Comparing London by William Blake and Westminster Bridge by William Wordsworth
William Blake was born in London in 1757. He was taught by his mother
at home, and became an apprentice to an engraver at fourteen. In
addition to poetry Blake spent much of his time painting. Blake lived
on the edge of poverty and died in neglect. His poetry receiving
little acclaim while he was alive.
‘London’ was written by Blake in 1789. Taken from Blake’s ‘Songs of
Experience’, the style is darker and in a sense depressing. It
describes the city after the Industrial Revolution. Blake takes a very
negative and hopeless view of the city and the lives of those living
within it. He hated the way London was becoming, looking negatively on
business and materialism.
Blake felt himself as free, and the poem is a comment on others living
in London. In the first line of the first stanza, he creates immediate
effect as he contrasts the words ‘wander’ with ‘charter’d’, which he
goes on to use to describe the Thames River in the following line.
Wander suggests a sense of naturally meandering in an open expanse,
contrasting greatly with the latter, which referring to the city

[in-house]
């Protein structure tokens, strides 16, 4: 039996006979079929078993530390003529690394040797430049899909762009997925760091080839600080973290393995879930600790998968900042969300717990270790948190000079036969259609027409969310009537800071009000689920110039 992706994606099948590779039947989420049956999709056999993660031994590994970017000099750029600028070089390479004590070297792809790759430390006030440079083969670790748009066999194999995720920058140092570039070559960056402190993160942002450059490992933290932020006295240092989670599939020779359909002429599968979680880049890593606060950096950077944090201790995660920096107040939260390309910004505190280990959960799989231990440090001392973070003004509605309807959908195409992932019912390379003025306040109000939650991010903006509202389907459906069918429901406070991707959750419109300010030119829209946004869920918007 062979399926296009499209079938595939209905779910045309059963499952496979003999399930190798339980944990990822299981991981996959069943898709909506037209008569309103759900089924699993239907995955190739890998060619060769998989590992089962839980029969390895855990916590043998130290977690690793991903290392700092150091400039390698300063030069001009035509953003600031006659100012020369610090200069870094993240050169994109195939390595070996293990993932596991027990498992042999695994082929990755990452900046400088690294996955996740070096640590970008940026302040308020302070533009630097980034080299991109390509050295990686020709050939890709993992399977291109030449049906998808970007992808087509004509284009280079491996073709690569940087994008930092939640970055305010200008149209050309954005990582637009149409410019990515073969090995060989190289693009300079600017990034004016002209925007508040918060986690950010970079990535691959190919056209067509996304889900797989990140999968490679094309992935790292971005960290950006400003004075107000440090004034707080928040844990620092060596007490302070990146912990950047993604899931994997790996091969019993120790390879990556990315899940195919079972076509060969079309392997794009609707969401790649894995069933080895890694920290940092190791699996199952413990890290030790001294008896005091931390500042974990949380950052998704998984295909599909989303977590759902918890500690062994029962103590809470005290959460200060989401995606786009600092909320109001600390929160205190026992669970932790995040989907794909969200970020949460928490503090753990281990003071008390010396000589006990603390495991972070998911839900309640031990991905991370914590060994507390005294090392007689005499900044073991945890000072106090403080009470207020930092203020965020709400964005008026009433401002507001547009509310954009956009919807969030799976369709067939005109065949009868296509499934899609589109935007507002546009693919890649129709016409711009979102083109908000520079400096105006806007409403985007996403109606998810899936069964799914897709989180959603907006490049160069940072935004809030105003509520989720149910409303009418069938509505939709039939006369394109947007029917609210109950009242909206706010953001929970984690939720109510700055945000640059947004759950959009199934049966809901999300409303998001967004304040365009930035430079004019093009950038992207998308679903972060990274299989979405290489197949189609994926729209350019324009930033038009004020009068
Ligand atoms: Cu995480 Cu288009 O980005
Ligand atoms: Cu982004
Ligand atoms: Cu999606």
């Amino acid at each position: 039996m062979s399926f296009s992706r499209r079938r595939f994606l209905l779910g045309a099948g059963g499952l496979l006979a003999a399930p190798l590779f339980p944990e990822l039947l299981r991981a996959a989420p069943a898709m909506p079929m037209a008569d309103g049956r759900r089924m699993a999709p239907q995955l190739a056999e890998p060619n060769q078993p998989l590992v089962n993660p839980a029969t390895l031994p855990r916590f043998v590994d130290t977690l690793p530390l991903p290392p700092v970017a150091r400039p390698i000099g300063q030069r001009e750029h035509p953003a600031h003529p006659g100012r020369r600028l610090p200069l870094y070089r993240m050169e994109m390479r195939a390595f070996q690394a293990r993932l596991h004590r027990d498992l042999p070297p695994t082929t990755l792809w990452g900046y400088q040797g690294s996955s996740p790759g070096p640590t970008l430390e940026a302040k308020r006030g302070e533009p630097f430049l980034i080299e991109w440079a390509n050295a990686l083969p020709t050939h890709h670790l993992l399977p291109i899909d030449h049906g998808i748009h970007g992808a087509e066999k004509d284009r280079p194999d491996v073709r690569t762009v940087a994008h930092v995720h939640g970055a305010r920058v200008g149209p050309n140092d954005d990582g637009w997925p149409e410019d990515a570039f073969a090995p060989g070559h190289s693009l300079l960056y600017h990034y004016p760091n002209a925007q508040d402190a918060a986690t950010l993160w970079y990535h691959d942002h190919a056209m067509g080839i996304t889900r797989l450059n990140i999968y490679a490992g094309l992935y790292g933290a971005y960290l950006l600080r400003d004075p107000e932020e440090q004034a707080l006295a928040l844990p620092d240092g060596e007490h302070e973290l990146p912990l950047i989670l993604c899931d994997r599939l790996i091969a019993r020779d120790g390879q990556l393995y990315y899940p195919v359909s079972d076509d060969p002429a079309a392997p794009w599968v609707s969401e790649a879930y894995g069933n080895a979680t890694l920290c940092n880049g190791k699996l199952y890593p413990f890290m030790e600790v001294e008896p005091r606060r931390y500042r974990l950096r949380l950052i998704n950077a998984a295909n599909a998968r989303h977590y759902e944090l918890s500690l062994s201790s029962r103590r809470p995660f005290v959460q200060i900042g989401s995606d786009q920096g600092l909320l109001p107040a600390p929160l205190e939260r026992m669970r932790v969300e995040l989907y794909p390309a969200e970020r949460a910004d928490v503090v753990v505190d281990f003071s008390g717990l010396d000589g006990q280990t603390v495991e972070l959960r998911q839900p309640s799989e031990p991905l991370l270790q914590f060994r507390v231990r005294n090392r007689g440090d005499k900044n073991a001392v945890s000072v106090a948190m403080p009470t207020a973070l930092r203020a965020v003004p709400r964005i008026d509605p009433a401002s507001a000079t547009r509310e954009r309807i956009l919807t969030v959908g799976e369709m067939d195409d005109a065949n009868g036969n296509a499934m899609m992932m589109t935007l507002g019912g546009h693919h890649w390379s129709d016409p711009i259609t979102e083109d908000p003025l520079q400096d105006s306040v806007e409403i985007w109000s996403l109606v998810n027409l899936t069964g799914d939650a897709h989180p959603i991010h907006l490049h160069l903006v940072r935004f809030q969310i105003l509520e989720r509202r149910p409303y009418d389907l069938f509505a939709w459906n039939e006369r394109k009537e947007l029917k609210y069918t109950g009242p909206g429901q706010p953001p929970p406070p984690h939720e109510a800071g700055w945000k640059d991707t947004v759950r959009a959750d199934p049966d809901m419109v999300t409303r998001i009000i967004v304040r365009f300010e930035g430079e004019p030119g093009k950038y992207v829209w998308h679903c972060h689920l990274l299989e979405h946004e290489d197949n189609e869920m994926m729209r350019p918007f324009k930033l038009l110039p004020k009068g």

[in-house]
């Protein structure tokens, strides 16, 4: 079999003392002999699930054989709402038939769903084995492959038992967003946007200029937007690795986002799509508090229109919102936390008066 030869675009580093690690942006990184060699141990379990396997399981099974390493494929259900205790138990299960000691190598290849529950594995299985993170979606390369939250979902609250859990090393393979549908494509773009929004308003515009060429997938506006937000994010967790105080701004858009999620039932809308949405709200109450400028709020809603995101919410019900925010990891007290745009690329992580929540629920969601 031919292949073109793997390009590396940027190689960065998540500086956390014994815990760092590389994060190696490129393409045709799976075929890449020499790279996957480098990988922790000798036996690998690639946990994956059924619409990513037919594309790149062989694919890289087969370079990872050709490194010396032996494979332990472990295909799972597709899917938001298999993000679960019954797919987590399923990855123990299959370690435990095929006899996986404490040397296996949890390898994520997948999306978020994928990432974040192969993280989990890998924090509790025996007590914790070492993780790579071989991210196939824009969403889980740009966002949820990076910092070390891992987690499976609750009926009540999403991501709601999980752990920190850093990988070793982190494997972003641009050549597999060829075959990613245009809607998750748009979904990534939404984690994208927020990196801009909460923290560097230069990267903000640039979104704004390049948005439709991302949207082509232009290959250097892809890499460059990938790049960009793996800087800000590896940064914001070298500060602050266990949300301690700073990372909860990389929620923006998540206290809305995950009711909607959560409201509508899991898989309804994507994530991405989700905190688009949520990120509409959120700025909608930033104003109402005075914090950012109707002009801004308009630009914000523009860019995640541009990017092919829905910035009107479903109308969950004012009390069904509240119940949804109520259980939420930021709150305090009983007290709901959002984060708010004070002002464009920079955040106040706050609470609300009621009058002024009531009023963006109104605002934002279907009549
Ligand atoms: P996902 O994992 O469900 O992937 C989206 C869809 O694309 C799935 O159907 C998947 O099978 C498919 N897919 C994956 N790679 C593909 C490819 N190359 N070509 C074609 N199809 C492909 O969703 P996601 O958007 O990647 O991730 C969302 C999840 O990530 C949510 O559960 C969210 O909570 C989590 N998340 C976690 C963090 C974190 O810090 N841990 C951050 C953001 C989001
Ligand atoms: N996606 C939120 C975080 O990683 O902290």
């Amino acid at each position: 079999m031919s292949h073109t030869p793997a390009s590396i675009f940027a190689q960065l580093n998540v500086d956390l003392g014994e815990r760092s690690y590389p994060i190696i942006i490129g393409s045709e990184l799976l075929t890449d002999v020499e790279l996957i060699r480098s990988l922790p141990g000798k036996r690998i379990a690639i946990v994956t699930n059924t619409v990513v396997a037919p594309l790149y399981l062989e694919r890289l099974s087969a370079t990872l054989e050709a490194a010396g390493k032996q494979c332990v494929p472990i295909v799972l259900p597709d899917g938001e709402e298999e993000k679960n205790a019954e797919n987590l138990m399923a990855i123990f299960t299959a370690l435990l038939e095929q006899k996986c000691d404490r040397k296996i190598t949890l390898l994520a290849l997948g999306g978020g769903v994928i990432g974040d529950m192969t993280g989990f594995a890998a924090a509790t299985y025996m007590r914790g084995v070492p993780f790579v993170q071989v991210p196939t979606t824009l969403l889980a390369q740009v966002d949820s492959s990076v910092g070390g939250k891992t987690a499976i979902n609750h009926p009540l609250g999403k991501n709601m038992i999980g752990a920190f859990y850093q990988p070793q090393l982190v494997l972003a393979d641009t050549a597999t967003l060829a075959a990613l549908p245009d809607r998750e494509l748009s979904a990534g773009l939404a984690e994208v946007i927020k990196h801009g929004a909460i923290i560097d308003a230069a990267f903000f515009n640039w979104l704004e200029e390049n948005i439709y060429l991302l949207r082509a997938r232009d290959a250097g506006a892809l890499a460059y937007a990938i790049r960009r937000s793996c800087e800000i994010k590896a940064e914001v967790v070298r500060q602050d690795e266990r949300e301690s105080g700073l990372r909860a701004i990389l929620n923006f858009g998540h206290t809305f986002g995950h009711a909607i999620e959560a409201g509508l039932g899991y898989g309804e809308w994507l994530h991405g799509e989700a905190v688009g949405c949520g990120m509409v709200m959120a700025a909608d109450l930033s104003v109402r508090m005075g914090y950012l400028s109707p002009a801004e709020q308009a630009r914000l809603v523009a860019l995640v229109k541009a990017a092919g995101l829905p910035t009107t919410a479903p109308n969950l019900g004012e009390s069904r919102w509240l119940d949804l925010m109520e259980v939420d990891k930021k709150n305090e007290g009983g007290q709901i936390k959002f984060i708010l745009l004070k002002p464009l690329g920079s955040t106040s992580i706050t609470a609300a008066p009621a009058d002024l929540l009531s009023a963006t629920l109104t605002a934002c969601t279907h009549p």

itself, suggests a sense of narrow enclosed in space. This description
leads the reader to envisage a regulated and constrained city, limited
by business and materialism. Blake goes on to describe the ‘charter’d
Thames does flow.’ This is ironic in the sense that any flow seems to
be restricted by the banked in and concreted image of the river that
the poet creates – there is nothing natural or beautiful about the
Thames any longer. Equally Blake’s repetition of the word mark, while
using it for different meaning brings emphasis and effect. He goes on
to present the Londoners as unhappy victims of the industrialised
‘prison’ they are surrounded by.
In the second stanza Blake describes the whole scale of humanity from
infant to man to feel general disgruntlement with the life that London
inflicts upon them. ‘Ban’ suggests restricted or prohibited. Blake
however suggests that men have in a sense designed their own prison,
implying this by use of ‘mind-forg’d manacle’. He describes infants
who cannot speak but are nonetheless born under the chains, which
Blake suggests society has needlessly inflicted upon itself. Again he
creates effect by the repetition of ‘every’.